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In this Wikipedia article on modal realism, section "Main tenets of modal realism", there's a list of six tenets. Here are the fifth and the sixth of them:

5.Possible worlds are unified by the spatiotemporal interrelations of their parts; every world is spatiotemporally isolated from every other world.

6.Possible worlds are causally isolated from each other.

My question is: are these two equivalent? What's the difference between being spatiotemporally isolated and causally isolated? Googling doesn't help.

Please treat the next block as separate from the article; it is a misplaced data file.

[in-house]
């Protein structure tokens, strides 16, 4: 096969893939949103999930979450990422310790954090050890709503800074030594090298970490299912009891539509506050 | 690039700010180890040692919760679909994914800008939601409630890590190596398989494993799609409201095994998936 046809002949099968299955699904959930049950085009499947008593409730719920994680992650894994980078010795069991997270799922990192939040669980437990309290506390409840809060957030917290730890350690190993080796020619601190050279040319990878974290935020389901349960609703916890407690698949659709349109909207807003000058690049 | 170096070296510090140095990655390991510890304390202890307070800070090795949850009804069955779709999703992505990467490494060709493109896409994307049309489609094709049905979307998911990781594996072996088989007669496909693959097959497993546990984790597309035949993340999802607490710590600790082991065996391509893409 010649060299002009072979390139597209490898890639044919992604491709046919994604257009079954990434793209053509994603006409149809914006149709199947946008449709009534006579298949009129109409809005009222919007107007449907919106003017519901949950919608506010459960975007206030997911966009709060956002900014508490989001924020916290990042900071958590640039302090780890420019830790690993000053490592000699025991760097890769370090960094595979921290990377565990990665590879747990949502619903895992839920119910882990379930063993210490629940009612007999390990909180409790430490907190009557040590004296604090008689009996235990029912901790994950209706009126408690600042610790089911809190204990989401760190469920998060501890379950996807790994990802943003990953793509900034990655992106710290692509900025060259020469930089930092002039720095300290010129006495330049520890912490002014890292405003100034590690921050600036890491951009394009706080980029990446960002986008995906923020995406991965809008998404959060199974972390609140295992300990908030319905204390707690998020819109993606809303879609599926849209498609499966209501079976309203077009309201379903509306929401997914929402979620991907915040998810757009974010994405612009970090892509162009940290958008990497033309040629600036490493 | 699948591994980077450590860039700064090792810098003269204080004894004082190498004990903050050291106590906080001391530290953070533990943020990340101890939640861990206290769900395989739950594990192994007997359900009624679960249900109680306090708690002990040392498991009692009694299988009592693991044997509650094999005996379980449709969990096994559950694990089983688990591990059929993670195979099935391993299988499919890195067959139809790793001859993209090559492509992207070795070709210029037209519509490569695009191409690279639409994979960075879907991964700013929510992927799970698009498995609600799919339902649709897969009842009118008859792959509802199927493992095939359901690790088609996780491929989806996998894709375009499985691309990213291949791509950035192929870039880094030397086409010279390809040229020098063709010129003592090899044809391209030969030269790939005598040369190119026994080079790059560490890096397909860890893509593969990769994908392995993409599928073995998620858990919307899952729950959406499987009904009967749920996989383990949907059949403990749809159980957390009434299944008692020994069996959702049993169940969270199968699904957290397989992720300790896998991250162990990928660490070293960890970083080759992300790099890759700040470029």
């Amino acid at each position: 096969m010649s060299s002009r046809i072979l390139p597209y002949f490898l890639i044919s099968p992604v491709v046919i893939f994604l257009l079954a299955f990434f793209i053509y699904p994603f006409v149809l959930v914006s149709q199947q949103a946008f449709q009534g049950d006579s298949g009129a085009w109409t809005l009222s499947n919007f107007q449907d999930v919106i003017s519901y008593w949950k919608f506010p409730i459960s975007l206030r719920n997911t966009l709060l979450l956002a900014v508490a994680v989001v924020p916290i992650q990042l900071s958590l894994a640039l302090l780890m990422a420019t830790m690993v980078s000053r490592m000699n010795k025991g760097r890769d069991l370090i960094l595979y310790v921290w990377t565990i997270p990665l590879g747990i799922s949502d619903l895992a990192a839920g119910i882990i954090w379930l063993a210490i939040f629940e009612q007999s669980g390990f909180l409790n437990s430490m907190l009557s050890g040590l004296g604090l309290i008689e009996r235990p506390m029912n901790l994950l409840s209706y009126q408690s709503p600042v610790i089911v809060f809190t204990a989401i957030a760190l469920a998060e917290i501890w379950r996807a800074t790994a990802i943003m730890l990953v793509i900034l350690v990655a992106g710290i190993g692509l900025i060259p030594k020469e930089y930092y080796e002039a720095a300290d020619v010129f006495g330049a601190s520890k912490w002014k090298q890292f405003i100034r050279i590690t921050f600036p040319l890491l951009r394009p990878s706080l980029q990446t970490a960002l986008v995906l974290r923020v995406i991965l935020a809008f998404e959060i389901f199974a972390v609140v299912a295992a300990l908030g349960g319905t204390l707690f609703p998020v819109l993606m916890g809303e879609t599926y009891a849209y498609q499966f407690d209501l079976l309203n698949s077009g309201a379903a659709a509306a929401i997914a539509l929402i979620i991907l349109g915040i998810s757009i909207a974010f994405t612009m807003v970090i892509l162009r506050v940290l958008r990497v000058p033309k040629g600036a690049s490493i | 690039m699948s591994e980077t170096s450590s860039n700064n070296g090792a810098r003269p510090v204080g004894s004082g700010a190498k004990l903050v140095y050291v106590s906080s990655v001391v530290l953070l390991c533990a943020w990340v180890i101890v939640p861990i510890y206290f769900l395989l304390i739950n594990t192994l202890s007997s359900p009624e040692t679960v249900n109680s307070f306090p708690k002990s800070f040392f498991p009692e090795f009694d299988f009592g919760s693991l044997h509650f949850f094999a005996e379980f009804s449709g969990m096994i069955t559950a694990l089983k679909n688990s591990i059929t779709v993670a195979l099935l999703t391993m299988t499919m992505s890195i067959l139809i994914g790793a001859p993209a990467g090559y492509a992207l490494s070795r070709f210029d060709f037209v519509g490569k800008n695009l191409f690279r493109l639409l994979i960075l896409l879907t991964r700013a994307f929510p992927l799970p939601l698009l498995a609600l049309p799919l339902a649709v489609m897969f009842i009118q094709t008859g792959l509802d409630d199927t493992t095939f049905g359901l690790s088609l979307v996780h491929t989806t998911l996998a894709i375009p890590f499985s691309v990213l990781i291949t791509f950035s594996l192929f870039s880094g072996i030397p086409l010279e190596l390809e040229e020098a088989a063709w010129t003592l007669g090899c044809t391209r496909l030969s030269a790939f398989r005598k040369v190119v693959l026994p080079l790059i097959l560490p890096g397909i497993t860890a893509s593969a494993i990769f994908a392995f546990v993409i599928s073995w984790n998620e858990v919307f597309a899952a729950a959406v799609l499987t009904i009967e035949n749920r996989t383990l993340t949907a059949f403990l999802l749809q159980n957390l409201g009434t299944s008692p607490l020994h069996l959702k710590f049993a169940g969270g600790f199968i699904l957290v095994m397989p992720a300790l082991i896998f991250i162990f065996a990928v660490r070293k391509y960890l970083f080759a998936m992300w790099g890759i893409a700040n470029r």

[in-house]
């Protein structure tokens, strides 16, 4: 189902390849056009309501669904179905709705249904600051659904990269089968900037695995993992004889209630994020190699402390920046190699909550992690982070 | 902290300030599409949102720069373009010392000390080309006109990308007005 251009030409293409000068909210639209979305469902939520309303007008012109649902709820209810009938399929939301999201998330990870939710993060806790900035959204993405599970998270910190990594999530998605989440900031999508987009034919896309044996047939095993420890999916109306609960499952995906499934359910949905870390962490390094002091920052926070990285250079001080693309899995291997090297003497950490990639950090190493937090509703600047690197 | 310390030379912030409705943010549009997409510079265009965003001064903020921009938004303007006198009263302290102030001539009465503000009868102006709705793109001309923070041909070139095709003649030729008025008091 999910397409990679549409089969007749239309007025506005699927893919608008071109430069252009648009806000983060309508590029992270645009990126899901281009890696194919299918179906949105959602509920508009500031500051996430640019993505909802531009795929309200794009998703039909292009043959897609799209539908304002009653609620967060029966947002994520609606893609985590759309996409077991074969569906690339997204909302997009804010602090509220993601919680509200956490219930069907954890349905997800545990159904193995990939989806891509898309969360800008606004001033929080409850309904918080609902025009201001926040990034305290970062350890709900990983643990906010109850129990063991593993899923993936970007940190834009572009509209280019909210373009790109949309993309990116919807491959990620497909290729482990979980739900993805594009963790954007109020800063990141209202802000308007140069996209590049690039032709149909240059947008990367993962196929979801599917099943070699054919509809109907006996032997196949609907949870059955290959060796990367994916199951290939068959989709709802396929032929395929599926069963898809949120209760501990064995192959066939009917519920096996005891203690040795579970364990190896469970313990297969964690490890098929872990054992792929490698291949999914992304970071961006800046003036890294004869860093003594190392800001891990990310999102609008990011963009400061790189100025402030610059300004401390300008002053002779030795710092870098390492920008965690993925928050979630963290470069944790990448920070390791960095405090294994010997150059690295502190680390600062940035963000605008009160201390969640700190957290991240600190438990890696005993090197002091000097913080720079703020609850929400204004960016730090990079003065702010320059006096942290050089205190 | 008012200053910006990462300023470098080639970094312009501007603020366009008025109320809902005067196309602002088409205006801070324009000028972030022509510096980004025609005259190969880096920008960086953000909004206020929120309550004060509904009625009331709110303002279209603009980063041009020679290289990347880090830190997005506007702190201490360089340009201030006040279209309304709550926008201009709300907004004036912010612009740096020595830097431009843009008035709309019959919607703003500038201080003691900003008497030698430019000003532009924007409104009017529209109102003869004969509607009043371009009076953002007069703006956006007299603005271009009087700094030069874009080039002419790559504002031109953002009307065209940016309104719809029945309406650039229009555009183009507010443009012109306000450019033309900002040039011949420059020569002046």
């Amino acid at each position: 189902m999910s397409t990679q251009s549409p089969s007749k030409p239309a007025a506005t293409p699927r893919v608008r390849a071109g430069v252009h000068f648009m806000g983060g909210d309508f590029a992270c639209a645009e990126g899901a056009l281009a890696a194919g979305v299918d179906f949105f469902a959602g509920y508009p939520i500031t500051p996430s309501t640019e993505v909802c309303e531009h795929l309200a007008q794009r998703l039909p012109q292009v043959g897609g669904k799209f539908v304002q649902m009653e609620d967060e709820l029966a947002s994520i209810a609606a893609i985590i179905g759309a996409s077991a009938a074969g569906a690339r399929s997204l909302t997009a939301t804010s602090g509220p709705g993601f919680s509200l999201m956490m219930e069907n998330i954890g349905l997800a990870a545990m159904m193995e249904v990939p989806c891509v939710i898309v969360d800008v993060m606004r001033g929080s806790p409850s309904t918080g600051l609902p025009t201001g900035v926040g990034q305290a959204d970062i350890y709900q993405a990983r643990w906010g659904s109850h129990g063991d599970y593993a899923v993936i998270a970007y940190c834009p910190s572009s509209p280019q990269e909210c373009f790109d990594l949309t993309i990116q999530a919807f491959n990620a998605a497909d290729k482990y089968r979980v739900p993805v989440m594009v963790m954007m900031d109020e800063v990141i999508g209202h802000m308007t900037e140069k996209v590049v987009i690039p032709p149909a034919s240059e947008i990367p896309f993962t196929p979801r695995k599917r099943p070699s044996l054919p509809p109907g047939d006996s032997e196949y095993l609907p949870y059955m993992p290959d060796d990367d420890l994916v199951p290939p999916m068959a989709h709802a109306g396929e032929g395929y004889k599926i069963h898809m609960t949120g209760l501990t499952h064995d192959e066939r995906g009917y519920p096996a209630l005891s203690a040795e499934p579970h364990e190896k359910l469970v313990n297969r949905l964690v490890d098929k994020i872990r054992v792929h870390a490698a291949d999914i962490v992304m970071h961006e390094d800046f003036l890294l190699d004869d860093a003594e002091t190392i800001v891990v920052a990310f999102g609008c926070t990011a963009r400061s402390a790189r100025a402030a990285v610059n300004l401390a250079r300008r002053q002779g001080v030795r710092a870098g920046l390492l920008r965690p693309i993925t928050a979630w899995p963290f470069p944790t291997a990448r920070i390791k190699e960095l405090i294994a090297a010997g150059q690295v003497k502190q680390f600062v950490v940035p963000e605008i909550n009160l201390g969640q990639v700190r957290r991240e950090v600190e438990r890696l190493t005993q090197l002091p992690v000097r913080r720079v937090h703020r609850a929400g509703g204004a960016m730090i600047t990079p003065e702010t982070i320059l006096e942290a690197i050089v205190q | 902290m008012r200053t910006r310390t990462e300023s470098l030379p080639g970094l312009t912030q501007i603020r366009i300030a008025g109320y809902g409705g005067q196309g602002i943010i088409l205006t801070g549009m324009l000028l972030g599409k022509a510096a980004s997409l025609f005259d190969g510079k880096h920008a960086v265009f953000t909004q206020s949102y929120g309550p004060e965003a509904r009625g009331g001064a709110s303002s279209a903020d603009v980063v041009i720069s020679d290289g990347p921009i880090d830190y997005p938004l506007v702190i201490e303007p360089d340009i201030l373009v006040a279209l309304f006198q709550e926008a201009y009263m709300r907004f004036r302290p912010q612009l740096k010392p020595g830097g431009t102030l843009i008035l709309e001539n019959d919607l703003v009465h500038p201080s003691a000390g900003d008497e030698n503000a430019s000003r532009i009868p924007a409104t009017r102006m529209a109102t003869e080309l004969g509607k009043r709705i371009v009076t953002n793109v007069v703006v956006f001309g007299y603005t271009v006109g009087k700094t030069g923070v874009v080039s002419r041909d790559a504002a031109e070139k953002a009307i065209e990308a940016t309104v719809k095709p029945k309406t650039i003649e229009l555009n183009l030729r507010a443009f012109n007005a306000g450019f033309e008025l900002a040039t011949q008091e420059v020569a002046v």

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Well, what I can tell you is that asking this at a party will make you socially isolated. –  Christian Mar 9 at 21:41
    
@Christian: apparently, you were going to wrong parties. :) –  Michael Mar 10 at 1:27
    
@Michael Iiiii'm not too sure about that ;) Maybe I even have more experience with that kind of party than I care to admit. –  Christian Mar 10 at 1:55
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2 Answers 2

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As you know, the two terms mean something different, as spatio-temporal relations aren't in themselves causal relations. Being spatio-temporally isolated simply means not standing in spatio-temporal relations like “before,” “10 minutes after,” “beside,” “10 meters below.” Being causally-isolated just means not having any causal relations, such that nothing that happens in A affects B, and nothing that happens in B affects A.